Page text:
When people find out that I used to be an Army combat medic, they tend to say something like, “So if I get hurt you can fix me, right?” And my response, usually delivered with a touch of dark humor, is always something to the effect of, “No fucking way.”
I don’t say that because my medical skills are rusty, which they are, but because there’s a certain poise I’ve lost since leaving the military. I was a combat medic — a pretty good one, too. Now, I can barely make it through a war movie without the aid of a few Bud Light tall boys.
Being a medic is about more than simply having the ability to effectively apply a tourniquet, administer an IV, or stuff a wound. It’s a cockiness. An attitude. A mentality that bears an exceptional tolerance for gore and human suffering. It’s also, to some extent, a willingness to die. Because when the shit hits the fan, it’s the medic who’s expected to run headlong into the blades.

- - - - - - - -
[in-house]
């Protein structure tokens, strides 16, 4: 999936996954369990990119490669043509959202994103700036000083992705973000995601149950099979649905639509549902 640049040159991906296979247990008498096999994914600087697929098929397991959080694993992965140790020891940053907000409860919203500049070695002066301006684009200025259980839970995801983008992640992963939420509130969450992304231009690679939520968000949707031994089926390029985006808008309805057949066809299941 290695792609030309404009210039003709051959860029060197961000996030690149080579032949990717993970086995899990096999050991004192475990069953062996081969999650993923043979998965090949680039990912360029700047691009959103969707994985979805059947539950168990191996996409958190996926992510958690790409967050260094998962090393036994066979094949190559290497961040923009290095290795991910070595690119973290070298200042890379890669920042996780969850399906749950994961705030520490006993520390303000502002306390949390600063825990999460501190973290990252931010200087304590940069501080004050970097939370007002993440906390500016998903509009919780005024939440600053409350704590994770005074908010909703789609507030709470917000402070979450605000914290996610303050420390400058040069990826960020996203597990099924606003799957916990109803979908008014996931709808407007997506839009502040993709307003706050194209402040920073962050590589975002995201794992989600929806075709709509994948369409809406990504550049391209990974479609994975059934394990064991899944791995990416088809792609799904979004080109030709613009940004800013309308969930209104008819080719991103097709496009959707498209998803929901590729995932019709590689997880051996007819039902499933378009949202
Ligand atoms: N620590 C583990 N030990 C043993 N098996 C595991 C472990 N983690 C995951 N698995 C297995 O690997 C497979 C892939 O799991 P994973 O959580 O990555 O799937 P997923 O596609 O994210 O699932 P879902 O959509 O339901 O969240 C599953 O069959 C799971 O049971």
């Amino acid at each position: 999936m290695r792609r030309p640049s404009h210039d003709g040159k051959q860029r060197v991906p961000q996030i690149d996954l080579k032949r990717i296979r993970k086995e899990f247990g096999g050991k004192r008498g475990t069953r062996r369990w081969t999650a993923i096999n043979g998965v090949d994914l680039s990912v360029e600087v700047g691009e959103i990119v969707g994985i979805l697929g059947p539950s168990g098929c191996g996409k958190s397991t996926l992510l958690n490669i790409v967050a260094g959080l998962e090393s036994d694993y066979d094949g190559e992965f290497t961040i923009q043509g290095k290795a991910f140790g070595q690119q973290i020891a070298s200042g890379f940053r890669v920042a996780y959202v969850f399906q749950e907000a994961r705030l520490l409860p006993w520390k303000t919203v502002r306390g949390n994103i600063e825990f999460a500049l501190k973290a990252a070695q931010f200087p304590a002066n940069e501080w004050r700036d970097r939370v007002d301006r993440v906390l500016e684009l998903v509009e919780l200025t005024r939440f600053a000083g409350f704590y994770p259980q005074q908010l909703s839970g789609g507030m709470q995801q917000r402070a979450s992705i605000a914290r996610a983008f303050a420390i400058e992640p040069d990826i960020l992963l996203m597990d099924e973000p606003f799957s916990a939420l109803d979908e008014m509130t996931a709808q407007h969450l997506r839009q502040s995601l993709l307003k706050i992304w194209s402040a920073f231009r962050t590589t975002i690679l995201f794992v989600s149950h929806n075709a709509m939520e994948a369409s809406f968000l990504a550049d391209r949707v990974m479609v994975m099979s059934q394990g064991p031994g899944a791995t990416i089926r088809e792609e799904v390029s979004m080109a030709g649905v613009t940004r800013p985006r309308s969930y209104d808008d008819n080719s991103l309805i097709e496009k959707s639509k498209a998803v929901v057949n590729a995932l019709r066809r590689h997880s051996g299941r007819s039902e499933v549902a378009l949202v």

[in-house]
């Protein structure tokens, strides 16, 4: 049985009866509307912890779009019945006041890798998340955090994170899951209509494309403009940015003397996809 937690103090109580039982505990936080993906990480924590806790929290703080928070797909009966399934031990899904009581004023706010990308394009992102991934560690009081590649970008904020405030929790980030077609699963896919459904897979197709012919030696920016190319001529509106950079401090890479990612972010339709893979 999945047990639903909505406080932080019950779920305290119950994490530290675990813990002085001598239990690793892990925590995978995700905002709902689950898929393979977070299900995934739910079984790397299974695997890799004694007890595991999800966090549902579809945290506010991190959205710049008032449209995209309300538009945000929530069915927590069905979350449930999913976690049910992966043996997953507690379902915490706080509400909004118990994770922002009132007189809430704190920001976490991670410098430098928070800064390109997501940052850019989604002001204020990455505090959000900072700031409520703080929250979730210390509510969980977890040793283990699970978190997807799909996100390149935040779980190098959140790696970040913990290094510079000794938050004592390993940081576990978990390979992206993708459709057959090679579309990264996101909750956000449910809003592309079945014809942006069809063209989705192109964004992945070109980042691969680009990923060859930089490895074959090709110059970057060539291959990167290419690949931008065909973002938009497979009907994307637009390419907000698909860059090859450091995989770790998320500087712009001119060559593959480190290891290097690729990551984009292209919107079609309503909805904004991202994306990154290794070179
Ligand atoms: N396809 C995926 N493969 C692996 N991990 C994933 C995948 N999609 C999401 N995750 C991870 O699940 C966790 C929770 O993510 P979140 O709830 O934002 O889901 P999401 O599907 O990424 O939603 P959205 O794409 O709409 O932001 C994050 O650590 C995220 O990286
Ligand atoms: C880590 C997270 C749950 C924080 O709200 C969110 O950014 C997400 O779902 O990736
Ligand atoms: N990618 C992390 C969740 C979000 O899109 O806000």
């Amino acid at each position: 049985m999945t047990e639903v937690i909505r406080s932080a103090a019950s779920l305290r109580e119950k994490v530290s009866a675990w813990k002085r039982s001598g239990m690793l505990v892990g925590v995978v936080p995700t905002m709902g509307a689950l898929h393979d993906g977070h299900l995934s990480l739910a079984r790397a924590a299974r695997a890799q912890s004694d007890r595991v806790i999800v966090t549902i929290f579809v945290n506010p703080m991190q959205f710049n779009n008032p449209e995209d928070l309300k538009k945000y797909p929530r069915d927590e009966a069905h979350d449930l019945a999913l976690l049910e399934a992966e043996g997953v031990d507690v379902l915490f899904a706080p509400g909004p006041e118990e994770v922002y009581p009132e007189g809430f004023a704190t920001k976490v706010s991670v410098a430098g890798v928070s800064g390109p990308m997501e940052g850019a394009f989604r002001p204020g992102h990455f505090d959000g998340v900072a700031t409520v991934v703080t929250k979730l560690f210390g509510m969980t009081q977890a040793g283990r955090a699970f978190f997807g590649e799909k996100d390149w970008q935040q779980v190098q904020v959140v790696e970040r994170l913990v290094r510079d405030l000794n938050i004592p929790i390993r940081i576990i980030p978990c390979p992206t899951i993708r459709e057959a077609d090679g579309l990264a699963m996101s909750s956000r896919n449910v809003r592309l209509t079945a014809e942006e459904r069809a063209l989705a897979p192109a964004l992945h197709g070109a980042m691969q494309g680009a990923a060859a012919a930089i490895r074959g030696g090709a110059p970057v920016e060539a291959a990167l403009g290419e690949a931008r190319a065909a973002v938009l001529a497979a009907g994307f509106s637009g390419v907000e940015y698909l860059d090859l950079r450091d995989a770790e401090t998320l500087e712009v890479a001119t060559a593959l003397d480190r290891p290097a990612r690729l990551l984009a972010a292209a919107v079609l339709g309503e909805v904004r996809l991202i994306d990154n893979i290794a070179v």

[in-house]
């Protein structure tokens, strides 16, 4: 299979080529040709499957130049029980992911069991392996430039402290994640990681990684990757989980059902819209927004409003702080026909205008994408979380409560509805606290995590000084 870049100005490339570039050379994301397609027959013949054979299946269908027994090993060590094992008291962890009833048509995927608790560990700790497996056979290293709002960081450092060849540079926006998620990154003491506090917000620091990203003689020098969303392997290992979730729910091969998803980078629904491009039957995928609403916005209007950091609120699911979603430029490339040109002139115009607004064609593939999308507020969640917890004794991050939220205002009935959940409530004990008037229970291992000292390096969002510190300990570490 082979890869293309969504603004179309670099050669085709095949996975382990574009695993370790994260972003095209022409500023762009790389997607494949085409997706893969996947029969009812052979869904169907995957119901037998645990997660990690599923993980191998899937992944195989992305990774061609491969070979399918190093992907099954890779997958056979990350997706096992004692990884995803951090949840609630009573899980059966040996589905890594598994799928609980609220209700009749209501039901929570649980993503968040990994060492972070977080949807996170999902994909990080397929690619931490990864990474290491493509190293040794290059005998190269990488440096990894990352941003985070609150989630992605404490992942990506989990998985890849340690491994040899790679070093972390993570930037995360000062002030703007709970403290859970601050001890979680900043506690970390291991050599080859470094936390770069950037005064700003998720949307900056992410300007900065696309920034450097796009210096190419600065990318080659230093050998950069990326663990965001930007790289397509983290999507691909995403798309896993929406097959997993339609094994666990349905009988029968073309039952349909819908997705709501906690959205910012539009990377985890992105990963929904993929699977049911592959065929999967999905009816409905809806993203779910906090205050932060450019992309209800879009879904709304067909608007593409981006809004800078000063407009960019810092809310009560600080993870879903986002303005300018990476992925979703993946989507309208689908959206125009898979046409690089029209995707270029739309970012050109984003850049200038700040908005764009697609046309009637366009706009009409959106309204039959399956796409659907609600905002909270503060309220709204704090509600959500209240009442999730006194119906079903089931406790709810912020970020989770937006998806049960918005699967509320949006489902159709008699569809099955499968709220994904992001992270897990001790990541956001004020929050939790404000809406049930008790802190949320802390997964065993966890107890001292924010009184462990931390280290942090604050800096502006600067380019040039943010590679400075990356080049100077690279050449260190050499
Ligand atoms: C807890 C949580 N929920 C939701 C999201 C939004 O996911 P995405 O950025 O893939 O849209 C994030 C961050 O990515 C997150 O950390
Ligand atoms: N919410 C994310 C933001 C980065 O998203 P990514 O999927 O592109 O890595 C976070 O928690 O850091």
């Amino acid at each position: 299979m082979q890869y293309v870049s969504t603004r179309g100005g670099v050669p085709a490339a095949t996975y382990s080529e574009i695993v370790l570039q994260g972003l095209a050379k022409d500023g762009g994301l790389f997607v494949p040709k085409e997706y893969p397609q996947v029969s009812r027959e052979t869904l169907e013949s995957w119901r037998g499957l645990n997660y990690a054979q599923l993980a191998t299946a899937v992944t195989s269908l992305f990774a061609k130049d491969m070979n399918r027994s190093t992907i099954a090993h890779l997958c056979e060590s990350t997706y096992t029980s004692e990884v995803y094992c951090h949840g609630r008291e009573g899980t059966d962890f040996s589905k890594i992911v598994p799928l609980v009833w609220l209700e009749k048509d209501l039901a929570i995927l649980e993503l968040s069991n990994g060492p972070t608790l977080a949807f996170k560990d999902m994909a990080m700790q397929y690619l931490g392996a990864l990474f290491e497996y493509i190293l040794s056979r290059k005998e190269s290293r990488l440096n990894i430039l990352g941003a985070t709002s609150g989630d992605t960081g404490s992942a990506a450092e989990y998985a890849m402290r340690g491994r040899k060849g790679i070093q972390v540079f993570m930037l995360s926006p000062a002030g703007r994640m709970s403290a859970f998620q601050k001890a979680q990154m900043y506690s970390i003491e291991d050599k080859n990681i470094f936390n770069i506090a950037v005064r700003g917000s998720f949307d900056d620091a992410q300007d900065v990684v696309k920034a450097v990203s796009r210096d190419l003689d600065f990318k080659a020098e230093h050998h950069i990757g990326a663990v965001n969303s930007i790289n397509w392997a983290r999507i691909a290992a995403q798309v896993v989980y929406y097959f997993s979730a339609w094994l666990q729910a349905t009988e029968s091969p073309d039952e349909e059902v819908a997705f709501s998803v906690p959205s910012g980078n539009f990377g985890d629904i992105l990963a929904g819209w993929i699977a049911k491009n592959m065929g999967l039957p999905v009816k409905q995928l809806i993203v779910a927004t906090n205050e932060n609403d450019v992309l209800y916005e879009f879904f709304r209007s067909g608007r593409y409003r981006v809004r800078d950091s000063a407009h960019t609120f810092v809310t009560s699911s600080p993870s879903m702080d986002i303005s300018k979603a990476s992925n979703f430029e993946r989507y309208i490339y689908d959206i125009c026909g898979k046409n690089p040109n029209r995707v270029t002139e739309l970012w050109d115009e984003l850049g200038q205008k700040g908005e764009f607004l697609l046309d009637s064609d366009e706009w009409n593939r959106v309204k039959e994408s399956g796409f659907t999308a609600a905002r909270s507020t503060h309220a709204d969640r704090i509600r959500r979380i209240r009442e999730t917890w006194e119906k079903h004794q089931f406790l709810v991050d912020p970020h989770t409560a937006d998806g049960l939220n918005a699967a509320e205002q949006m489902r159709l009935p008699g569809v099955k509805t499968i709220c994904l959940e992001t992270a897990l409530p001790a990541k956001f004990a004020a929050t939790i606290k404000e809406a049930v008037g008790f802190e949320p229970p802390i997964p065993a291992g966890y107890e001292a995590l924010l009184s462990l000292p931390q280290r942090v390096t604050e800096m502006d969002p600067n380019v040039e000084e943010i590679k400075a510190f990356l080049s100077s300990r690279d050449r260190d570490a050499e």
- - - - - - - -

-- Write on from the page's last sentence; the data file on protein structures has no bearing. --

Soldiers board a Blackhawk in Afghanistan.Photo by Harry Sanna
And that’s precisely what director Harry Sanna sought to capture in his upcoming documentary. The film, aptly titled “Trauma,” centers around a U.S. Army medevac unit deployed to Afghanistan in 2011. Filmed over the course of several weeks, and including additional footage from the years Sanna spent covering the war as a journalist, “Trauma” offers a rare window into the insane world of combat medicine.
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“The reason for making this film is to offer civilian audience an unfiltered glimpse at what it’s like to be a medic at war,” Ryan Cunningham, the film’s producer, told Task & Purpose. “It’s also about their individual journeys home, where struggles with PTSD and the other effects of war are very real.”
With the film currently in post-production, the filmmakers have turned to Kickstarter to raise the funds necessary to complete the project. I am, of course, biased toward anything that even vaguely resembles my war experience, but to someone who lived this stuff, “Trauma” looks like the real deal.
I might need more than a few tall boys for this one.
An extended version of the trailer is available here.